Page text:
There’s an easy way of deciding if a holiday is actually real, or just a made-up fad: just write the holiday’s name into google, add „dishes”, and see if there are any peculiar meals associated with the celebration.
Lucky for us, the year’s last big bang is as real as it gets: it’s celebrated all over the world with different dishes and customs to go along with, and Hungary’s no exception. Let’s showcase you all the essential „Szilveszter” specialties and the superstitions they come with!
Almost every culture includes something in their menu that resembles money, although the particulars will vary according to what’s available. In Hungary, lentil soup is a New Year’s Eve staple, as it resembles coins – so if you want to ensure your financial stability for the coming 366 days (don’t forget, 2016 is a leap year!), you have to have something lentil-based on your table: you can go for a soup, a stew or even a salad!
Aspic – kocsonya in Hungarian – is a dish you either love or hate, there’s just no in-between for this one. It’s usually made of pork trotters, ears, snouts, and other questionably appetizing pork parts which are then slow-cooked together with veggies and spices, culminating in a thick broth that’s then poured into a mold and left to cool into a bowl of wobbly jelly.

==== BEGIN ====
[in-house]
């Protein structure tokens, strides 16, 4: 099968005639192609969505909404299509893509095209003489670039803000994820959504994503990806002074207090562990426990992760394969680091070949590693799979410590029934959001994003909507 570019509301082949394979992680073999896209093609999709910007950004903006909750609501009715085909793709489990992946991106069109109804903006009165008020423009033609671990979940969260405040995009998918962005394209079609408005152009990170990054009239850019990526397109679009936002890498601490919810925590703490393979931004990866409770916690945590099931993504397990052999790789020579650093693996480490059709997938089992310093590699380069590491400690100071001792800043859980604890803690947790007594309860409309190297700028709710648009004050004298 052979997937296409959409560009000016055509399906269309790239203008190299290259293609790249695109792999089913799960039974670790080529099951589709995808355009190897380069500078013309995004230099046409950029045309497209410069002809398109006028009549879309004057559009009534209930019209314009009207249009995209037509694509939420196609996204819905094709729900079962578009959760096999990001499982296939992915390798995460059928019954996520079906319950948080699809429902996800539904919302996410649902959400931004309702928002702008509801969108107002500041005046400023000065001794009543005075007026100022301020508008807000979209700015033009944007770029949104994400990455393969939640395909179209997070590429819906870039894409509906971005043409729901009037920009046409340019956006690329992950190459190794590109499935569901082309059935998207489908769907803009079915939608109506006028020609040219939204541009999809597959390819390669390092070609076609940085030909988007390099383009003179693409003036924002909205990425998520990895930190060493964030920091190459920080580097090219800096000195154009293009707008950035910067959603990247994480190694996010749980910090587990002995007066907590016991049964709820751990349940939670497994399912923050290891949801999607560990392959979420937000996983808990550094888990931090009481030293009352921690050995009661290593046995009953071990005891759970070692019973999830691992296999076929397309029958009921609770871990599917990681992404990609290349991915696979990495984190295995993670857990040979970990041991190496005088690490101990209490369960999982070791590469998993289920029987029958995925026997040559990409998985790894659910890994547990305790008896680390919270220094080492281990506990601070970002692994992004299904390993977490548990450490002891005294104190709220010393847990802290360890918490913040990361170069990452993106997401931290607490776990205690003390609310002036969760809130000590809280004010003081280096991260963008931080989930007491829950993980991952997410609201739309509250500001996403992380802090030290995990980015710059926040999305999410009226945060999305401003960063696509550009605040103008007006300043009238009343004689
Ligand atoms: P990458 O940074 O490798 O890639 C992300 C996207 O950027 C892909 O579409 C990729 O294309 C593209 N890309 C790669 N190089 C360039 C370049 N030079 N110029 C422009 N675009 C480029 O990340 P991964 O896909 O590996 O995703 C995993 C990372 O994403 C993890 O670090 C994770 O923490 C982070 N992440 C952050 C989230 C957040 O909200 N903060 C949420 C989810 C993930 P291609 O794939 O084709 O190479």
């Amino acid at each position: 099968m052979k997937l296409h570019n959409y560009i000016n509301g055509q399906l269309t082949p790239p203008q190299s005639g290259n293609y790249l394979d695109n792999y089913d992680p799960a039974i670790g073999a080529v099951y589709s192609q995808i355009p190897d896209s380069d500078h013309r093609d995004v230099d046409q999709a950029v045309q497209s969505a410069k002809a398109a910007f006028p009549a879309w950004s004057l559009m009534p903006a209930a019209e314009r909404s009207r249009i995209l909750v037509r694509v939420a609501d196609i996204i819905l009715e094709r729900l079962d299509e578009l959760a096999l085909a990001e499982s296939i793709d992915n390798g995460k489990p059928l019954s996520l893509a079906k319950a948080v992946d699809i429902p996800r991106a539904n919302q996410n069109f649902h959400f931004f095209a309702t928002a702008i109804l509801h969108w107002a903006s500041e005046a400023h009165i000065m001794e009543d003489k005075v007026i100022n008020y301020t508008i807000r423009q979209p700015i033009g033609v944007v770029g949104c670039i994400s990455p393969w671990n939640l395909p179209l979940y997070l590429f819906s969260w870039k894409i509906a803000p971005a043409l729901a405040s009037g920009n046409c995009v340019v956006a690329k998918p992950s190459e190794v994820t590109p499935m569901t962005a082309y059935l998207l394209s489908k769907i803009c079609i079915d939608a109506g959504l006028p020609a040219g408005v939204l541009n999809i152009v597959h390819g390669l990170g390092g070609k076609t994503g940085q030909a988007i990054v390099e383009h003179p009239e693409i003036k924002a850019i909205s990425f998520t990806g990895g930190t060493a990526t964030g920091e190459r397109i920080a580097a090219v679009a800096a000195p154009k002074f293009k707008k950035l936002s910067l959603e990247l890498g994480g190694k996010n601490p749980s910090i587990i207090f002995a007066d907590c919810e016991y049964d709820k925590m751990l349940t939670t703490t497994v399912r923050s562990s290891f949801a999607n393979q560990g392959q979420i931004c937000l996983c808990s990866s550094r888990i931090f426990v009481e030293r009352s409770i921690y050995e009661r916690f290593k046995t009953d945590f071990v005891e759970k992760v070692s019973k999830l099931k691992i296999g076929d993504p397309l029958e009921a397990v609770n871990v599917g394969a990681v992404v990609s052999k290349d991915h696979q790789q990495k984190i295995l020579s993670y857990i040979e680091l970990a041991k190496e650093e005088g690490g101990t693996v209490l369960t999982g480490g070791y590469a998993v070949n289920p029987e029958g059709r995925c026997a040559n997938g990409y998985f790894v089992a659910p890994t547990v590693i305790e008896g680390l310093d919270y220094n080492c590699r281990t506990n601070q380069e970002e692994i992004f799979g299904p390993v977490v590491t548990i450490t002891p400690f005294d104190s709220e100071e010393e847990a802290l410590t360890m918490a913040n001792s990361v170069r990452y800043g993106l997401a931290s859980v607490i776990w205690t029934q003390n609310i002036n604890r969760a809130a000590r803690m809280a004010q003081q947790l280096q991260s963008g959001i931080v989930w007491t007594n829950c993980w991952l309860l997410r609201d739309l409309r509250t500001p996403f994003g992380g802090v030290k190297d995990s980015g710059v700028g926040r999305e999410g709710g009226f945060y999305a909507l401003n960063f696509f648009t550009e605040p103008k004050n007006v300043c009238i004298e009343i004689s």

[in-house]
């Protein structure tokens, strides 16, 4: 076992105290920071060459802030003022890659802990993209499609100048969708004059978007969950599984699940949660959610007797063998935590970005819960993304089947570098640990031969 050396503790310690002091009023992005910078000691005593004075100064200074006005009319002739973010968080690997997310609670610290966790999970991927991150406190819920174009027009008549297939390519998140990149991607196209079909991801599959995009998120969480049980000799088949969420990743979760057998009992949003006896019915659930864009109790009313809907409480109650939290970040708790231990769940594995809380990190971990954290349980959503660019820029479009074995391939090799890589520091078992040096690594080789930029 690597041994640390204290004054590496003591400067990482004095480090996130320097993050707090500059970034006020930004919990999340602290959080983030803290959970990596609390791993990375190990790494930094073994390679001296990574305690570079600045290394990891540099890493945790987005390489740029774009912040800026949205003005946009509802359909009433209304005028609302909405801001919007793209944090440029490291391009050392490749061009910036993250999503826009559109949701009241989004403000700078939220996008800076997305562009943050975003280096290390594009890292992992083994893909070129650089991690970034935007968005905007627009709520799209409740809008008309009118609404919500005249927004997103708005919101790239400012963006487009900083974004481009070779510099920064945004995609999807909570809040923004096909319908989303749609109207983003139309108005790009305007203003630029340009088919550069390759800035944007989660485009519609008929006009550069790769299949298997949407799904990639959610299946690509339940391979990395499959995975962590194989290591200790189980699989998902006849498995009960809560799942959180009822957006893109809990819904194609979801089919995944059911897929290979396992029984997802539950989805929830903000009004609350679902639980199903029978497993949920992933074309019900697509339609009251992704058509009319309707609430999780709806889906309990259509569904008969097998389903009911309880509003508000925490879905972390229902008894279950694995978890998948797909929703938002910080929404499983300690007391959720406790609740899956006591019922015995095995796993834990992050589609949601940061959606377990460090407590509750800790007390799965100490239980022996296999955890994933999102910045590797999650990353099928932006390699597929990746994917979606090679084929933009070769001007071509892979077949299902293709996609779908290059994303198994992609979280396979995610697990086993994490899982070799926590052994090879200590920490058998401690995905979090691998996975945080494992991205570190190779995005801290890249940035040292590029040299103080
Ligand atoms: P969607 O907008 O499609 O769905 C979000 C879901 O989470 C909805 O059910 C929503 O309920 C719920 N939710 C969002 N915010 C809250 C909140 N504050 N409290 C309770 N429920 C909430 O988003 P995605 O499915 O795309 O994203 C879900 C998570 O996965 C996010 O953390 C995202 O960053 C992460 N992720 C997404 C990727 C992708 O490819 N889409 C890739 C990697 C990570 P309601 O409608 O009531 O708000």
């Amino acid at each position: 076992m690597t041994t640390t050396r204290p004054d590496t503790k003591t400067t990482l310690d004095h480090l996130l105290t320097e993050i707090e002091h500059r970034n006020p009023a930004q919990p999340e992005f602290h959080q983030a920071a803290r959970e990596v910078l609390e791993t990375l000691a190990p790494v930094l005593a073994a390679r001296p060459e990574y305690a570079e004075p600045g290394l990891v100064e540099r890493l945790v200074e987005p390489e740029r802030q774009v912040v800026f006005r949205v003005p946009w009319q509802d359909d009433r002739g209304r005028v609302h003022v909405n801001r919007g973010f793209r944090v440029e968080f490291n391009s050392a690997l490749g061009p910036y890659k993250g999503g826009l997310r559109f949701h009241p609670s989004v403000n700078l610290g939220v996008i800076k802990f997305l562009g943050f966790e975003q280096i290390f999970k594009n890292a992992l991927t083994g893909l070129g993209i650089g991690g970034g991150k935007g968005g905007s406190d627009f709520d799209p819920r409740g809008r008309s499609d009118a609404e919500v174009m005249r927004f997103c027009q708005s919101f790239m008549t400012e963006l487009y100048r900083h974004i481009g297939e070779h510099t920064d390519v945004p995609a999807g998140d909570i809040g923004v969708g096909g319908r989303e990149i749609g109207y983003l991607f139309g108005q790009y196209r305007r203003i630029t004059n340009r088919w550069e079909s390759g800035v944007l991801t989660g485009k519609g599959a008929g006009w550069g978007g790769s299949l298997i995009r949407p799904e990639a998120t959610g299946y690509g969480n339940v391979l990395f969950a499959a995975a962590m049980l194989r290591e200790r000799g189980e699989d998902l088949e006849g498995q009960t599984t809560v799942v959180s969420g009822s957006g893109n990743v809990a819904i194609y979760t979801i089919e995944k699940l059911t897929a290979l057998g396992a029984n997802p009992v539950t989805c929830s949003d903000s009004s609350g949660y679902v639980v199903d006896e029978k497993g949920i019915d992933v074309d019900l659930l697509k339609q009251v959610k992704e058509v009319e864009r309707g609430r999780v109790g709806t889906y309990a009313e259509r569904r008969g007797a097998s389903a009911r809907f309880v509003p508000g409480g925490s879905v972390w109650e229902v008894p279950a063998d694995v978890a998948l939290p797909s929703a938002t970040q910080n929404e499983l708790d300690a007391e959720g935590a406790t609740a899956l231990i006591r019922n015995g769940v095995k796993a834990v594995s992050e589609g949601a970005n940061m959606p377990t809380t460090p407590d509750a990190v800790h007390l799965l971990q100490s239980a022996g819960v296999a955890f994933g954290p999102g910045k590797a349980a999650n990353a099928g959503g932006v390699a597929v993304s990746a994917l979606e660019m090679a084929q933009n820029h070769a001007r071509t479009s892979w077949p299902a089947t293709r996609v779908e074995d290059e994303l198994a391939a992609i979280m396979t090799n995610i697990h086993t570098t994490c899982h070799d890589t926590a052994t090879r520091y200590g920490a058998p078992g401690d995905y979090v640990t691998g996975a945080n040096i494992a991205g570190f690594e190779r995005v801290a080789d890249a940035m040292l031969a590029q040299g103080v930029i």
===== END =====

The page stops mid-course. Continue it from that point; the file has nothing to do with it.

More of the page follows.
Another New Year’s favourite is pork, partly because pigs root forward as they are digging for food, and partly because they are rotund chappies that also evoke prosperity. Also, back in the day, being able to slaughter a pig meant your family would eat for months to come, eventually using up the unlucky fella’s every part. A Frankfurter can also be a good substitute if you’re not a fan of porchetta: it’s cheap, quick to make, and you can eat loads of it. Poultry should be avoided however, as they scratch backwards which could cause regret or dwelling on the past.